Do you struggle with anxiety? If yes, you’re most definitely not alone. Anxiety is one of the top health complaints we hear from our clients. Needless to say, anxiety can have far-reaching effects. For so many of the women we…
The post Why am I Anxious? Root Causes of Anxiety appeared first on The Organic Dietitian. …
Do you struggle with anxiety?
If yes, you’re most definitely not alone. Anxiety is one of the top health complaints we hear from our clients.
Needless to say, anxiety can have far-reaching effects. For so many of the women we work with, anxiety negatively impacts most areas of their lives — they can’t be as present with their loved ones, it impacts their productivity at work or at home, they have a hard time being more social, and it generally prevents them from being truly happy with their lives.
Anxiety and stress significantly impact physical health and wellbeing.
And this extends far beyond heart health!
Think you need to do a detox? Trying to balance your hormones? Working on addressing some digestive issues? To be blunt: if you aren’t working on your stress levels, then you may not get very far.
Our bodies are designed to keep us surviving and have many backups in place to help when things get out of balance. For example, if your blood sugar is too high or too low, then a hormonal cascade will be set into motion in order to bring things back into balance.
But the body doesn’t have enough energy to allow all of these systems to work well all at the same time. It has to pick and choose what it thinks is most essential to surviving. Your body sees all forms of stress (there are hundreds of internal and external sources) as a threat to survival and so prioritize it over all other functions.
This is why chronic stress has been linked to hormonal imbalances, increased risk of diabetes, leaky gut and digestive disorders, increased inflammation and inflammatory diseases, and so much more.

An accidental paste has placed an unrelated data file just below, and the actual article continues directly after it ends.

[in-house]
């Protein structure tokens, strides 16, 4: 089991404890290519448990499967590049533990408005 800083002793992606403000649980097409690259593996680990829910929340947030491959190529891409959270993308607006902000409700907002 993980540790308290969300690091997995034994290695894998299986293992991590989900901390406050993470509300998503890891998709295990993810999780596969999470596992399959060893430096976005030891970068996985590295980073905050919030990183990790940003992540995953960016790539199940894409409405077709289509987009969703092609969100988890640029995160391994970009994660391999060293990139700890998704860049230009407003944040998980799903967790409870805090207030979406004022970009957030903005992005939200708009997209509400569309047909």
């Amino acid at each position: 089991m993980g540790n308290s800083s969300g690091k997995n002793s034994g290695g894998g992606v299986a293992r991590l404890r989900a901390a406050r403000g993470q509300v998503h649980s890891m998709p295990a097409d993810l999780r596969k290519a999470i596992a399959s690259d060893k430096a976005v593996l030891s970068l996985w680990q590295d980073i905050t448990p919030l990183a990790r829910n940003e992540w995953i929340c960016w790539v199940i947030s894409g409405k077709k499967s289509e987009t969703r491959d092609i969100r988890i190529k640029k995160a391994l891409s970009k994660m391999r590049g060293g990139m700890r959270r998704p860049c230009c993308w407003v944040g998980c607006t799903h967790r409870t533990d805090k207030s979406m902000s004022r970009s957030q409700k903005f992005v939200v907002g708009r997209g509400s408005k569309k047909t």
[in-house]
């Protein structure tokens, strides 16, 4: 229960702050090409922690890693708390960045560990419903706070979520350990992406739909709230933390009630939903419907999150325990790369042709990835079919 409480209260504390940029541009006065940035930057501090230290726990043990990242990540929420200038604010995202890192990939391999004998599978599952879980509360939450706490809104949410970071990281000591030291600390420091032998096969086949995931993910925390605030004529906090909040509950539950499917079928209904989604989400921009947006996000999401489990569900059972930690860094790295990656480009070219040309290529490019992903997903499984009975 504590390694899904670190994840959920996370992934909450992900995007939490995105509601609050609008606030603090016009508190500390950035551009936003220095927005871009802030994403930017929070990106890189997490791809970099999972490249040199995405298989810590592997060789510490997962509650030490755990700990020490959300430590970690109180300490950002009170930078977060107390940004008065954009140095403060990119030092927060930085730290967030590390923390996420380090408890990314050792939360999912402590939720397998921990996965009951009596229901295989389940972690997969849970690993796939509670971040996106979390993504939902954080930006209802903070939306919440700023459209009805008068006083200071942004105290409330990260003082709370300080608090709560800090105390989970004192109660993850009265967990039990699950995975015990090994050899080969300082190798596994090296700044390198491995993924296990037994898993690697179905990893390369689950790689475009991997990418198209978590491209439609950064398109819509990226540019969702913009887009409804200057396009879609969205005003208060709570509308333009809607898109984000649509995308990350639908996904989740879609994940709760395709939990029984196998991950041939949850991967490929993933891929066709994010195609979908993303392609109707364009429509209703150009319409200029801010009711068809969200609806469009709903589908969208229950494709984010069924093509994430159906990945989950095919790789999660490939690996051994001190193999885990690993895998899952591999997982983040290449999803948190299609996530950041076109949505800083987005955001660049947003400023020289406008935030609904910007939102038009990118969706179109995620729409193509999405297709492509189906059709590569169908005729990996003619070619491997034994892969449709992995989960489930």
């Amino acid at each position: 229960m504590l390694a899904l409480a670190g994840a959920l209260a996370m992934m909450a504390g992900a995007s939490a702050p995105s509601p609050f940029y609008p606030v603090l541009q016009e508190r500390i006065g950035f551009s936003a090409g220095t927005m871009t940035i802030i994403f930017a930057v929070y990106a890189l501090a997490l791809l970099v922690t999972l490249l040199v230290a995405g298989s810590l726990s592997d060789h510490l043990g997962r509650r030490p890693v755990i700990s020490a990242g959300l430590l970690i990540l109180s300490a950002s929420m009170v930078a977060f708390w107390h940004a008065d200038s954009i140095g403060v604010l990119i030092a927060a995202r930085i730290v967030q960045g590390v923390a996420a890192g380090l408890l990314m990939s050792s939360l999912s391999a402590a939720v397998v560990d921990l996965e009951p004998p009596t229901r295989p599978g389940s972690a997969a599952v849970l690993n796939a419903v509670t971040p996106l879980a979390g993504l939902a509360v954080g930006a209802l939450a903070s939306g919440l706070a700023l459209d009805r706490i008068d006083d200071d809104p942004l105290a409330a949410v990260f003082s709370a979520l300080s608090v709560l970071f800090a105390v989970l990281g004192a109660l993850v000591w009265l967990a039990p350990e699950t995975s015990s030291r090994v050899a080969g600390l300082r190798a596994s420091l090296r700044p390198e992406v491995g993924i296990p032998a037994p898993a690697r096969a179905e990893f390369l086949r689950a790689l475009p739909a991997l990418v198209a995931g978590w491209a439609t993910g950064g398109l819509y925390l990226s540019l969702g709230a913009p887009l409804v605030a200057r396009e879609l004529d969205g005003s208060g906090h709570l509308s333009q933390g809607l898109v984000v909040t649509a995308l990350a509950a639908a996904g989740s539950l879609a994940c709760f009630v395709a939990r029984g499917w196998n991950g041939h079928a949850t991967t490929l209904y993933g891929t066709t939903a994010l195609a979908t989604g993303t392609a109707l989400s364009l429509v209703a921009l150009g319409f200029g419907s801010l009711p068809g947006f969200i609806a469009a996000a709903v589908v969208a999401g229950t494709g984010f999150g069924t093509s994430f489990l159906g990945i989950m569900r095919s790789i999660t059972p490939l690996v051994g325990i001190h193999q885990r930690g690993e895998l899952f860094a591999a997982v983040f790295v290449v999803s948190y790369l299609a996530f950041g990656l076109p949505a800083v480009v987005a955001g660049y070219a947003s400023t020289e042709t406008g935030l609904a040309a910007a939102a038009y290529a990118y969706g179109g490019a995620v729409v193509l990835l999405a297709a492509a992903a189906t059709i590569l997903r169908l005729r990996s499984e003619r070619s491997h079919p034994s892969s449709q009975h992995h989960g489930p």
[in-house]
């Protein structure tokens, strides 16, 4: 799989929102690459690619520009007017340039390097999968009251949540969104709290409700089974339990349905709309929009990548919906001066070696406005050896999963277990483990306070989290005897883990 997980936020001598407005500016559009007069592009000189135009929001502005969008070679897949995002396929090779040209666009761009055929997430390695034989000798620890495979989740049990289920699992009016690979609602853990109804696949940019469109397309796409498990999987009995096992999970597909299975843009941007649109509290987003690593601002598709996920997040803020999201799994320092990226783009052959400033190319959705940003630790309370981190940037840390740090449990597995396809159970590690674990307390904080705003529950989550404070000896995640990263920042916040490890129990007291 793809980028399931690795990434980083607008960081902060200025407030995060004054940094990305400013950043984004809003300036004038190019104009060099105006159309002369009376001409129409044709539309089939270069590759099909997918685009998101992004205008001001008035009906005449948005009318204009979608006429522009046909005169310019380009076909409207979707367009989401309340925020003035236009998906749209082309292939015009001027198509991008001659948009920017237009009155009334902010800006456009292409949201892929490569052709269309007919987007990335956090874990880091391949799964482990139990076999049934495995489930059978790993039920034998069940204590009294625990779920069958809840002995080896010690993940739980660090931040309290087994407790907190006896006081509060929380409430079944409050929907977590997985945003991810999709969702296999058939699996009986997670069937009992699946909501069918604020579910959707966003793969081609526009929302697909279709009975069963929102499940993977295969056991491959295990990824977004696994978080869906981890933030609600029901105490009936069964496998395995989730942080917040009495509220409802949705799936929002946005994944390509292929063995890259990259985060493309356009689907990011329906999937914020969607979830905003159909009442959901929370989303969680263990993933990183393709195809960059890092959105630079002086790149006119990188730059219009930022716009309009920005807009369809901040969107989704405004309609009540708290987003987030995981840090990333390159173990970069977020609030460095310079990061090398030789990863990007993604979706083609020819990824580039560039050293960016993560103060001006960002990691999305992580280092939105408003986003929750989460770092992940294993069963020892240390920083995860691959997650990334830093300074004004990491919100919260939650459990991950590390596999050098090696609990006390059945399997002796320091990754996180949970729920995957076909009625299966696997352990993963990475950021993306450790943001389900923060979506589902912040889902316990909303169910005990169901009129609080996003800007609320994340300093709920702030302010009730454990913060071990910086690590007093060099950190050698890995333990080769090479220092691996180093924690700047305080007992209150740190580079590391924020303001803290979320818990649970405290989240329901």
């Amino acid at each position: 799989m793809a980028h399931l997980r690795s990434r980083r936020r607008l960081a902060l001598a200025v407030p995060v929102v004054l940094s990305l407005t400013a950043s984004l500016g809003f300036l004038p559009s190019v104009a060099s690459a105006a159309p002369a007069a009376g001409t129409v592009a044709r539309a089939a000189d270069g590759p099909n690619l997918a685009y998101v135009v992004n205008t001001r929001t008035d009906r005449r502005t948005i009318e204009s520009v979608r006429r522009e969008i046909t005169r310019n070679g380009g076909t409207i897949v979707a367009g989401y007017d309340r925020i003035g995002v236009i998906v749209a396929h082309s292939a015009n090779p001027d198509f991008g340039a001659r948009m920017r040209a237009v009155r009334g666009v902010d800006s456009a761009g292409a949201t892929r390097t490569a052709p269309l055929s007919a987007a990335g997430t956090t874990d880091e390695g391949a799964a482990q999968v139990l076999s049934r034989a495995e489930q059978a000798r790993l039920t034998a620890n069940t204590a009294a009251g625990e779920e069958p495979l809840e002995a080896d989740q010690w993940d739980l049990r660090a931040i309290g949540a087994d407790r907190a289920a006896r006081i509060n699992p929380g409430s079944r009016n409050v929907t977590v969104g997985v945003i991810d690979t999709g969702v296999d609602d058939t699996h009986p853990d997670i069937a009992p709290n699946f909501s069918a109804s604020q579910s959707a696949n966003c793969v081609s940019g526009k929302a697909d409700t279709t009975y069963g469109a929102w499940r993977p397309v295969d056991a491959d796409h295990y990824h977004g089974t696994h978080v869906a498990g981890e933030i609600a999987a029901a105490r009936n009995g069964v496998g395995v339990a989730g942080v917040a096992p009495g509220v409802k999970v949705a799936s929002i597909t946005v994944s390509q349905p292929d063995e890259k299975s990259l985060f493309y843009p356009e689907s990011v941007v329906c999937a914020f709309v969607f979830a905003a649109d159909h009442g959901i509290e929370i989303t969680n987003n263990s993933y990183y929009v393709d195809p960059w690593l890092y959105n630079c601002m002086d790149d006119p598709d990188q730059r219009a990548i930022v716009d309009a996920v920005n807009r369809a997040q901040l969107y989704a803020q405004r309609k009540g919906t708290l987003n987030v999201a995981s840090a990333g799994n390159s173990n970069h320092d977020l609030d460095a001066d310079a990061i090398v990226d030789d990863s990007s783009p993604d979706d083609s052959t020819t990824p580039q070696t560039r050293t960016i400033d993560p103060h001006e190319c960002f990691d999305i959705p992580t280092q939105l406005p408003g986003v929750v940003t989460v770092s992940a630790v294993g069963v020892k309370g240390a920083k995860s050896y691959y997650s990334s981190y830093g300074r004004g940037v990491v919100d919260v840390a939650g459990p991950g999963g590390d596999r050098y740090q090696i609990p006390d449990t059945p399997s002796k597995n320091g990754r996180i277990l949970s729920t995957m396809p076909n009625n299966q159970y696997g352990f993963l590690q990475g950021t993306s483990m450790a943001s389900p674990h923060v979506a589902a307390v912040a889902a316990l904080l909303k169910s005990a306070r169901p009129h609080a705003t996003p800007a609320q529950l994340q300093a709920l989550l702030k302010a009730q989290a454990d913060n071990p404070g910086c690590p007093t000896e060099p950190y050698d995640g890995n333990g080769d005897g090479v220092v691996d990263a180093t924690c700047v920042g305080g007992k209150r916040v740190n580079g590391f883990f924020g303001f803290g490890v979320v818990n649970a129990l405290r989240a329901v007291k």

This is also why addressing mental health and reducing stress is an absolutely essential piece of any physical healing journey.
And it works in the other direction, too: certain aspects of your physical health can trigger or worsen anxiety.
It’s a vicious cycle, and one that we see far too many women trapped within!
But addressing these physical factors can have a tremendous impact on your mental health, reducing anxiety symptoms and helping to break the cycle. And until the imbalances in the body are correctly addressed along with the implementation of neural rewiring practices, the vicious stress-illness cycle will continue.
Low Cellular Energy
Low cellular energy is a spectrum, and most people are on the spectrum to some degree, whether they realize or not.
Many people become very accustomed to living their lives on reduced energy levels and merely pushing through so much so that it becomes their sense of “normal.”
In other words, our cells’ power sources, the mitochondria, are unable to convert the nutrients from the foods we eat into usable energy (ATP) in a timely and effective enough manner (source). When our mitochondria get bogged down and damaged from various stressors, the body and brain will suffer.
Nervous System Dysfunction
The autonomic nervous system runs behind the scenes of our physiology, controlling life-giving functions such as heart rate, breathing, digestion, muscle contraction, sexual function, elimination, and more.
If this system gets out of whack, which is becoming increasingly common, then we will surely experience body and brain challenges such as anxiety. Many things can stress out the nervous system but the biggest issues we see the most include unresolved trauma and trapped energy from negative and/or painful emotional states.
Cortisol is the body’s primary stress hormone and helps regulate glucose (blood sugar) levels. Our cells cannot withstand being continually bathed in cortisol and adrenaline.
Hypoglycemia (low blood sugar) is a powerful HPA axis activator. Glucose is fuel for the brain so the hypothalamus (in the brain and is the H is HPA axis) is sensitive to falling blood sugar levels.
So low blood sugar equals stress.
Is it any wonder why so many people experience “hanger” or get anxious and jittery when their blood sugar levels drop!?
The best way to start balancing your blood sugar levels is to eat balanced meals with whole food sources of carbs, healthy fats, and quality protein.